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Awareness key to overdose prevention

August 31, 2018

By TRAVIS M. WHITEHEAD

Staff Writer

HARLINGEN — Lethargic.

Pinpoint pupils.

These two symptoms clearly indicate to emergency room personnel the patient has overdosed on some sort of opiate.

Whether it’s heroin, Oxycodone, Vicodin or other substances, it all amounts to a person being at risk.

First step in avoiding a premature death?

Administer a dose of Narcan, says Dr. Douglas Meisen, medical director of the Emergency Room at Valley Baptist Medical Center.

“If we see pinpoint pupils and lethargy, we give Narcan as quickly as possible,” Meisen said. “We don’t wait for confirmation. So that’s sort of the classic overdose picture.”

The Valley AIDS Council, or VAC, in its ongoing initiative to stop drug overdose, has been distributing Narcan to entities throughout the Valley. While Aug. 31 is International Overdose Awareness Day, VAC stepped up its measures throughout August.

“We have already trained a couple of police departments and supplied police with Narcan,” said Rick Prieto, recovery specialist at VAC.

“Now we will be working with the Harlingen Police Department and the Texas Alcoholic Beverage Commission and their agents who work in the field as well,” he said.

Prieto said it’s hard to gauge the extent of overdoses in the Valley.

“In this area there’s no data collection from the hospitals to know for sure,” Prieto said. “I have sources in different hospitals who say they have seen an increase in the last year in ER visits for drug overdoses.”

Harlingen Police Chief Jeffry Adickes says numbers have remained the same as far as 911 calls, but certain types of drug overdose are on the rise.

“We have seen an increase in the drug type utilized in accidental or intentional overdoses particularly in 2018 with opiates being slightly on the rise,” he said.

Meisen said the ER treats two basic categories of overdose. One is a sedative type overdose involving opiates, and the other involves stimulants such as amphetamines, cocaine and crystal meth.

“Those patients come in psychotic and combative,” he said. “That’s the biggest problem with them. Those are the people that are very violent and will fight with us. We have to give them sedatives to calm them down to make them safe for us and themselves because they can hurt themselves.”

The initial treatment for these overdose cases is a sedative administered by injection in the muscle, Meisen said.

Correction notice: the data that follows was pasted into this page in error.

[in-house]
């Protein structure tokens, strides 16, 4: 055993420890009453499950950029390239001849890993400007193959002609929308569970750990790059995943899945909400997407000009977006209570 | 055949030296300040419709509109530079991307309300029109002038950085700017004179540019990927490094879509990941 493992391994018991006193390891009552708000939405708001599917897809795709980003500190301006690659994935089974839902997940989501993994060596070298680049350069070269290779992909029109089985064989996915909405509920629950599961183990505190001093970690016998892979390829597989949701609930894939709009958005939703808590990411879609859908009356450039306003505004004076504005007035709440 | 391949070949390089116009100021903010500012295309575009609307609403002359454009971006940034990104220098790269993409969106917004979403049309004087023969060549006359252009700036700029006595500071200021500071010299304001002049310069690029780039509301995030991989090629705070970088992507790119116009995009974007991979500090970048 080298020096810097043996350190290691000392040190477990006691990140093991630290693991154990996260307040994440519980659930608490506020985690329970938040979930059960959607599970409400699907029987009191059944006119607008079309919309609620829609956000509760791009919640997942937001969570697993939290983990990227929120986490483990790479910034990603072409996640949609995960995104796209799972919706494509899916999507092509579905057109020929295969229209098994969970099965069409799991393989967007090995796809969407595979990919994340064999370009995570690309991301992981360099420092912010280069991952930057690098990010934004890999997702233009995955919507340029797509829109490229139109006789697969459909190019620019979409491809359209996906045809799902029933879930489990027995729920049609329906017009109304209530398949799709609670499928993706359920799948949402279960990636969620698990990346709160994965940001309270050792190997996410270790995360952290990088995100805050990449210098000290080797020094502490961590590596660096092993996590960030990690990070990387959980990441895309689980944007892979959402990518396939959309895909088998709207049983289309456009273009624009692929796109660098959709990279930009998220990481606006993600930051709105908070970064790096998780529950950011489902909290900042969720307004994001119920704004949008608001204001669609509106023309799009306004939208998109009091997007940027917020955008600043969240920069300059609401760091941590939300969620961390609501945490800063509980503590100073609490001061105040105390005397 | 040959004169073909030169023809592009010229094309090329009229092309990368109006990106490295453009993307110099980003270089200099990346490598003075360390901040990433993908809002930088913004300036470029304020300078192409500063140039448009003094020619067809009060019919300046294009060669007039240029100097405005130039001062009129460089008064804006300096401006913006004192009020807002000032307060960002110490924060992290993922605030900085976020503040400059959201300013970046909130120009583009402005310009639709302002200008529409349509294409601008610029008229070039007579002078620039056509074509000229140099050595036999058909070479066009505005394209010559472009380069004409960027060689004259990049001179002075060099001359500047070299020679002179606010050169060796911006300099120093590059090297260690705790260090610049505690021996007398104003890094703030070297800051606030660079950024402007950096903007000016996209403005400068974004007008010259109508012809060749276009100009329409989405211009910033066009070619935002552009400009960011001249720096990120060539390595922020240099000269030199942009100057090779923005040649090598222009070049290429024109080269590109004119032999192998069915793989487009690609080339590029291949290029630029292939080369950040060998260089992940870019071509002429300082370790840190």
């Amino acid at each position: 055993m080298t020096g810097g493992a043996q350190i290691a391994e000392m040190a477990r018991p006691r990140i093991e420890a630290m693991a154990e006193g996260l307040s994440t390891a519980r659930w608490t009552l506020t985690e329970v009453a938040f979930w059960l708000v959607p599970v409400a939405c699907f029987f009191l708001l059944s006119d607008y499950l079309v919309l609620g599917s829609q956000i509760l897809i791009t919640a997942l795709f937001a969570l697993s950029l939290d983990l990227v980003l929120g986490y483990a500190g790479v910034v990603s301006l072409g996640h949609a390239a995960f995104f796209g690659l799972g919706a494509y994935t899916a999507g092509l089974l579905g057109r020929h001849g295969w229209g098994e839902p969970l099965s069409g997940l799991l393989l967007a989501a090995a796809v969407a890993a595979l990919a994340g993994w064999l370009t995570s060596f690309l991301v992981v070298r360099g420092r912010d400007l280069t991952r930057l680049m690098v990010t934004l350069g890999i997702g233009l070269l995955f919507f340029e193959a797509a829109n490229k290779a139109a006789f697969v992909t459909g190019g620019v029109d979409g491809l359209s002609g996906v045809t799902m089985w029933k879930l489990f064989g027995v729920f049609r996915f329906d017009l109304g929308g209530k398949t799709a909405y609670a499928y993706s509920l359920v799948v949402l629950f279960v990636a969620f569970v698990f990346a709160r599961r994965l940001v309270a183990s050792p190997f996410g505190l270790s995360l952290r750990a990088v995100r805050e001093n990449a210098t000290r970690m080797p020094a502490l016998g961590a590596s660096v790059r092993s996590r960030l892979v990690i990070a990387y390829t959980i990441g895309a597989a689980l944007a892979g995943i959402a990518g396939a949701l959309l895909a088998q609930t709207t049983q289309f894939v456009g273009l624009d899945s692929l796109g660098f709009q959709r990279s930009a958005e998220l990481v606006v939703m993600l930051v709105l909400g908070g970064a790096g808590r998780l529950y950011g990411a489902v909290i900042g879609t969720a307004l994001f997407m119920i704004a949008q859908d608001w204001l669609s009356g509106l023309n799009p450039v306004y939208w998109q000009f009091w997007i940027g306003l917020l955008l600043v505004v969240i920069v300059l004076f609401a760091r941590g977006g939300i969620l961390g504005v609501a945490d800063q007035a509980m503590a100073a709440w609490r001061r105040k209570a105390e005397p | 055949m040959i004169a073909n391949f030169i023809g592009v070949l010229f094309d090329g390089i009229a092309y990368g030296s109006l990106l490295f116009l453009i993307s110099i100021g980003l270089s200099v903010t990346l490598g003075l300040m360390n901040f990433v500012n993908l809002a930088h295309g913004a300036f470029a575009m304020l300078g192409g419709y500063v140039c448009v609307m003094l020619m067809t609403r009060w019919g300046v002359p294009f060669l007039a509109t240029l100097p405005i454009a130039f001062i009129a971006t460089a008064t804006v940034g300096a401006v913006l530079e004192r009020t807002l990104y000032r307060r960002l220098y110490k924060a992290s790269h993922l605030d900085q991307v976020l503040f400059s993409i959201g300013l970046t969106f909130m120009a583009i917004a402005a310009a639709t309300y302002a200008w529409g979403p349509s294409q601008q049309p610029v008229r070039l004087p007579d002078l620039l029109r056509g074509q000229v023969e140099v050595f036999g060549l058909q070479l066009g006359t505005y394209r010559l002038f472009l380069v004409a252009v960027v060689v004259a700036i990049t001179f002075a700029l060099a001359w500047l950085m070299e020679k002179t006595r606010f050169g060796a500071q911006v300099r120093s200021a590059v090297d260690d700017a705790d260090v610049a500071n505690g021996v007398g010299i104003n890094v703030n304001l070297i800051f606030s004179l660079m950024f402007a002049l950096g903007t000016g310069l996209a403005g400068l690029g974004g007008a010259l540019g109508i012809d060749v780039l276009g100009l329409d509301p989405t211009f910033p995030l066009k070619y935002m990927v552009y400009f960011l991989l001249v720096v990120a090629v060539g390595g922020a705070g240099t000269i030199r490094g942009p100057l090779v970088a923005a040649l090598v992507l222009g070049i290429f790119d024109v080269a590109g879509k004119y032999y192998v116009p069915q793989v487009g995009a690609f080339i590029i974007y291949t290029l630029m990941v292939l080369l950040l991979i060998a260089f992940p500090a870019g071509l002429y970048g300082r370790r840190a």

But, there’s a problem.

“In many cases we have to give them enough sedatives to the point where they may actually be at risk for respiratory failure,” Meisen said. “In those cases we have to put them on a mechanical ventilator. It’s a pretty common scenario if they’re severely toxic from cocaine or amphetamine overdose.”

These patients remain on the ventilator until the toxic substance metabolizes out of the body.

But it doesn’t stop there.

“Some of those overdoses from stimulants can be so severe that it will cause a syndrome that’s the same as a heart attack or stroke,” he said.

Adickes said drug-induced excited delirium is a high risk event resulting from overdose.

“When the person is in this state, many times they become violent or confrontational with emergency medical personnel or police when they arrive,” he said.

Sometimes an individual is so out of control he has to be Tased, Adickes said.

The police department is currently working with South Texas Emergency Care to explore the use of Ketamine as a possible pre-hospital response for individuals in this situation.

“If it can be administered during the height of the event it has proven to be most effect,” he said. “So we are working on lateral training between our department to be sure our officers can help EMS do their jobs as safely as possible while trying to provide treatment.”

This treatment is for stimulant overdose, while Narcan is for opioid overdose.

“It can easily be administered by a nasal spray and has already saved many lives in other communities,” he said. “HPD is currently working with STEC and the Valley AIDS Council to look at the feasibility of equipping our officers with Narcan to hopefully save more lives here in Harlingen.”

twhitehead@valleystar.com

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